Things to do on a sunny day in Orkney

At NorthLink Ferries we’d like to think we’re ‘glass-half-full’ kinda guys, so as a companion piece to the recent Things to do on a rainy day in Orkney article, we have compiled a list of great things to do in Orkney on a sunny day.

Humans aren’t the only mammals that like to sun-bathe – seals love to stretch out in the sun too! Look for them on quiet beaches, but don’t get too close as they are easily frightened back into the sea.

Find out what you can do in Orkney when the sun is shining and you have no business being indoors!

Skara Brae, Orkney
Visiting Skara Brae in Orkney photo © Copyright Victoria Dixon

Visit Orkney’s outdoor attractions

The archaeology of Orkney is one of the main reasons many come to Orkney, and most monuments are best experienced on a sunny day!

A trip to the Neolithic village of Skara Brae (pictured), which offers a glimpse into the houses of 5,000 years ago and is located next to the exposed Bay of Skaill, is best saved for one of the sunnier days of your holiday. The same is true of visiting Orkney’s Neolithic standing stones at the Ring of Brodgar and the Standing Stones of Stenness. Why not even take a picnic along?

Listening wall at the Loons, Orkney
The listening wall at the Loons, Orkney photo © Copyright Magnus Dixon

Enjoy Orkney’s birds

In Orkney, birds that are rare in the rest of Britain are often dismissed as common! It’s a great place for bird-watching and recently the RSPB have revamped two of their hides – well worth a visit on a nice day. At Cottascarth in Rendall you can watch Hen Harriers skydance. Birsay Moors is a popular spot for shy red-throated divers. At the Loons, near Marwick Bay, there’s a listening wall (pictured), which amplifies the sounds made by the many wading birds that visit. There’s much to enthuse even the most amateur bird watcher – spotting a Hen Harrier is a breathtaking experience!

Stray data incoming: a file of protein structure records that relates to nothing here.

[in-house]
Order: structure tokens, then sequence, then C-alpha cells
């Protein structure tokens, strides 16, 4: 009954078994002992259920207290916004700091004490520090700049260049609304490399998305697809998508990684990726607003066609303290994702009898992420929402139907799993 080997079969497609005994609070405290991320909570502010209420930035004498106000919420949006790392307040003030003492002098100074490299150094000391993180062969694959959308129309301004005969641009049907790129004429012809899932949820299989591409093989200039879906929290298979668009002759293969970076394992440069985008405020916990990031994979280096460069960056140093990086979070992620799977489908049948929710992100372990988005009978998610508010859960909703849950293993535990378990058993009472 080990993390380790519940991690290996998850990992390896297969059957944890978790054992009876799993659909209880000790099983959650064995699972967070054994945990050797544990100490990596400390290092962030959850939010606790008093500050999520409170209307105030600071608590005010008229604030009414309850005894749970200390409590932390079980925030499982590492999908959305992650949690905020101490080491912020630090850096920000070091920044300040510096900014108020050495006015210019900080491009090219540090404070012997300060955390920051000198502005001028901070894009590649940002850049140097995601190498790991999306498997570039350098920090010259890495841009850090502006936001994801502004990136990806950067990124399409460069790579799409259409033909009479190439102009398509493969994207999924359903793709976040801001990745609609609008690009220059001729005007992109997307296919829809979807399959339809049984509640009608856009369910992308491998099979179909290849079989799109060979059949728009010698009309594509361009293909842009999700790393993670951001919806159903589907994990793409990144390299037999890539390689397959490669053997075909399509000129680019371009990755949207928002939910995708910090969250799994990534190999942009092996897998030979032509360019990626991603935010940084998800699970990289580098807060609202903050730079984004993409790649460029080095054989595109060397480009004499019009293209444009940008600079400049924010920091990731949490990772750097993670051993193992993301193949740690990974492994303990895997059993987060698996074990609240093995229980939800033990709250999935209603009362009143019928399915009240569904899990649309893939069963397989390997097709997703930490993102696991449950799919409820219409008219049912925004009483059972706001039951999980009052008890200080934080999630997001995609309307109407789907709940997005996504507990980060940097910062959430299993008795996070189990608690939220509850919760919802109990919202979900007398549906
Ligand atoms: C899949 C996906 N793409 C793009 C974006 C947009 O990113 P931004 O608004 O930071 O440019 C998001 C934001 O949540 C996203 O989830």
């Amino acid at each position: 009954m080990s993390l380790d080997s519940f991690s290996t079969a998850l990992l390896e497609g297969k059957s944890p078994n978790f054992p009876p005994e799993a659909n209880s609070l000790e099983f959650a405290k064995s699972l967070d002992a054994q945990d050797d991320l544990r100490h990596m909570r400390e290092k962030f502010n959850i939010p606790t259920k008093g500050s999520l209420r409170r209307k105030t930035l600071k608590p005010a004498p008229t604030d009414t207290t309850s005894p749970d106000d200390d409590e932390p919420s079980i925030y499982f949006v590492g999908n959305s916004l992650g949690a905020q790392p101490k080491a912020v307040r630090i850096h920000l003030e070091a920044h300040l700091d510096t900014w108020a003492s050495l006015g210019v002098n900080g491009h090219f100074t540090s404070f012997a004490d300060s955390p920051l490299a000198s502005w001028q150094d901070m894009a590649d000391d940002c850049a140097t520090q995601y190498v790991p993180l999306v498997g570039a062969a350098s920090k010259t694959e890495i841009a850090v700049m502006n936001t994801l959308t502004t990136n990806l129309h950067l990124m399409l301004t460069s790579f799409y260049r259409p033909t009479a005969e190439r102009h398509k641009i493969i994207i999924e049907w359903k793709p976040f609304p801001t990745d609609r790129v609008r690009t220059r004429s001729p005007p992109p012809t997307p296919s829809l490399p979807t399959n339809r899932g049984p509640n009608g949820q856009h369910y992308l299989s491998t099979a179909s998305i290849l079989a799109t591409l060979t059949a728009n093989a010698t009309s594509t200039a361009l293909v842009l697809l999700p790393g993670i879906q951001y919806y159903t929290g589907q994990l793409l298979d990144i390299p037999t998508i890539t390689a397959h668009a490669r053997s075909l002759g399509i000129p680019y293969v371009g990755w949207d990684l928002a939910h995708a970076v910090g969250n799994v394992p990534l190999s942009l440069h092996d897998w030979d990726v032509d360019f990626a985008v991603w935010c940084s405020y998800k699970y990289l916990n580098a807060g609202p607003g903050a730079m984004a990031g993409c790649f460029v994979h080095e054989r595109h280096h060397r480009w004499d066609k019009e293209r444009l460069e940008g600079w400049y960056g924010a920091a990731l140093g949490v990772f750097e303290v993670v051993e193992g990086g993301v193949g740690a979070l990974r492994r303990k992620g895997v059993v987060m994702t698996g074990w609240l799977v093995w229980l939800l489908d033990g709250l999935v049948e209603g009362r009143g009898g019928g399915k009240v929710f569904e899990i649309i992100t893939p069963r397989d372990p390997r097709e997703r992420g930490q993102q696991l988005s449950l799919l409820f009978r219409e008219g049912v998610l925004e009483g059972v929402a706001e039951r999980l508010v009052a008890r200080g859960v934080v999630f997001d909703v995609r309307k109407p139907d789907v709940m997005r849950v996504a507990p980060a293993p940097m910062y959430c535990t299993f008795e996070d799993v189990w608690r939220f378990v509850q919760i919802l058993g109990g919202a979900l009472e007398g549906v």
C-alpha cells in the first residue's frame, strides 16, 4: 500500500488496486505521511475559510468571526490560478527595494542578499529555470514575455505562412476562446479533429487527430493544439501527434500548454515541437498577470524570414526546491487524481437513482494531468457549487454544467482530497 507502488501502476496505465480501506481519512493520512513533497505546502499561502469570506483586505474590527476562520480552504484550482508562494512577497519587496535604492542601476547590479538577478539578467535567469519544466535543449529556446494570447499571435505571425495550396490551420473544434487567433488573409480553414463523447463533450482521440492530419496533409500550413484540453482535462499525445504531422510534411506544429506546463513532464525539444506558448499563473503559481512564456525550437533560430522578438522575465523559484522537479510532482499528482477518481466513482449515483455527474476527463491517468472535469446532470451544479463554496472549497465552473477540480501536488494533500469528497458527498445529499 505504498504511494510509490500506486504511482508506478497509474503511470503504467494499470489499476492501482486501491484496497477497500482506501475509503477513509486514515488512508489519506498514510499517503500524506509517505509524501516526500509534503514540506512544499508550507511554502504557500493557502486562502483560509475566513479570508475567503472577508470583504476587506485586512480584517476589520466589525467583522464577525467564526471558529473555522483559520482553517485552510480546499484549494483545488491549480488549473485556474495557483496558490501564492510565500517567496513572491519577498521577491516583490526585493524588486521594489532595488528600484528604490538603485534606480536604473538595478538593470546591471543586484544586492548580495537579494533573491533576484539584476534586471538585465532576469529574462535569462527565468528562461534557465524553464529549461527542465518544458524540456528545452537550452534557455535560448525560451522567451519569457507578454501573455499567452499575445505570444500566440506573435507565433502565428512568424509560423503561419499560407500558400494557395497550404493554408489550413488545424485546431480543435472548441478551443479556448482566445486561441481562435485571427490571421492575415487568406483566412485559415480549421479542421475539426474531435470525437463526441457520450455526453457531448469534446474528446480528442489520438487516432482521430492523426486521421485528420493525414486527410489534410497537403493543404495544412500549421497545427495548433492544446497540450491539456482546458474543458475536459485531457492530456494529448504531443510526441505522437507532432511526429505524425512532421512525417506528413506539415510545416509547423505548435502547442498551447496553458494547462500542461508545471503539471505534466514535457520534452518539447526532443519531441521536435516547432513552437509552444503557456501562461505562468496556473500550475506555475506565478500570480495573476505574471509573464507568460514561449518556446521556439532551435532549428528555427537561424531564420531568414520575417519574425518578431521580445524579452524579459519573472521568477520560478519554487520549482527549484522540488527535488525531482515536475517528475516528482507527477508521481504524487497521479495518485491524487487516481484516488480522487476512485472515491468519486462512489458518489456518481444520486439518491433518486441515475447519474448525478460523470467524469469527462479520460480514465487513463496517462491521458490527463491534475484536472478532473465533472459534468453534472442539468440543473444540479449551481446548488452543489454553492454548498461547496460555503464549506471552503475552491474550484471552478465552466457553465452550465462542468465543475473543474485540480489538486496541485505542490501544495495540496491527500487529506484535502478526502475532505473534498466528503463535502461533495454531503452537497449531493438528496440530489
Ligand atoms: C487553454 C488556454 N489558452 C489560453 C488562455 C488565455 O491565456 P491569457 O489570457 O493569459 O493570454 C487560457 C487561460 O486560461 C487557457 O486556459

Common seal, Orkney
Common seal, Orkney photo © Copyright Charles Tait

Whistle for seals

Humans aren’t the only mammals that like to sun-bathe – seals love to stretch out in the sun too! Look for them on quiet beaches, but don’t get too close as they are easily frightened back into the sea. Sometimes you’ll find dozens of them hauled up on a North Isles beach.

When taking a coastal walk, watch the sea as you may find you are being followed by a seal or two! Try whistling or singing to the seals to bring these curious animals closer.

The Stone of Setter and Calf Sound
The Stone of Setter and Calf Sound photo © Copyright Charles Tait

Visit one of the outer islands

There’s nothing better than taking a ferry or a small aeroplane and exploring one of the outer islands. Each island offers a different flavour of Orkney. Here’s a very quick overview of the bigger islands!

  • Hoy – a dramatic hilly island, great for walkers. Visit the Old Man, the Sea Eagles and Lyness Museum.
  • Rousay – a circular island chock full of tombs. Great for cyclists to go round in one day.
  • Shapinsay – a short ferry ride from Kirkwall, Shapinsay is great for wildlife and has a castle hotel!
  • Stronsay – a farming island with the impressive sea-arch, the Vat of Kirbister – great for walks.